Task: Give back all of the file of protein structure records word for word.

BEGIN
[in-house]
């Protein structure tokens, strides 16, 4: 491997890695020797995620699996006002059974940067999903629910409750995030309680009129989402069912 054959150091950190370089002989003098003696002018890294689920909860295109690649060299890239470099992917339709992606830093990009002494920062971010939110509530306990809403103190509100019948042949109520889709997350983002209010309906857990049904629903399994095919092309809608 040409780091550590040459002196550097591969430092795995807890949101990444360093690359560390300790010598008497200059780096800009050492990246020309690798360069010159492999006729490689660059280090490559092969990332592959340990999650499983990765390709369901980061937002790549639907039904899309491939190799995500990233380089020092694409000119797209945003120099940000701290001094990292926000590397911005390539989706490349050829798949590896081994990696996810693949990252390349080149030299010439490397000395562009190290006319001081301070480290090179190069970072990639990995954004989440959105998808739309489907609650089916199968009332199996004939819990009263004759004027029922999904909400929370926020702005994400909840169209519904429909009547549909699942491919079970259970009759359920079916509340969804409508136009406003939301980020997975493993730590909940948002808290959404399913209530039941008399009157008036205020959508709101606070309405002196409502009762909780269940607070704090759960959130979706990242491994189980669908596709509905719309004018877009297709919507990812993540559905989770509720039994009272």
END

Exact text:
[in-house]
């Protein structure tokens, strides 16, 4: 491997890695020797995620699996006002059974940067999903629910409750995030309680009129989402069912 054959150091950190370089002989003098003696002018890294689920909860295109690649060299890239470099992917339709992606830093990009002494920062971010939110509530306990809403103190509100019948042949109520889709997350983002209010309906857990049904629903399994095919092309809608 040409780091550590040459002196550097591969430092795995807890949101990444360093690359560390300790010598008497200059780096800009050492990246020309690798360069010159492999006729490689660059280090490559092969990332592959340990999650499983990765390709369901980061937002790549639907039904899309491939190799995500990233380089020092694409000119797209945003120099940000701290001094990292926000590397911005390539989706490349050829798949590896081994990696996810693949990252390349080149030299010439490397000395562009190290006319001081301070480290090179190069970072990639990995954004989440959105998808739309489907609650089916199968009332199996004939819990009263004759004027029922999904909400929370926020702005994400909840169209519904429909009547549909699942491919079970259970009759359920079916509340969804409508136009406003939301980020997975493993730590909940948002808290959404399913209530039941008399009157008036205020959508709101606070309405002196409502009762909780269940607070704090759960959130979706990242491994189980669908596709509905719309004018877009297709919507990812993540559905989770509720039994009272």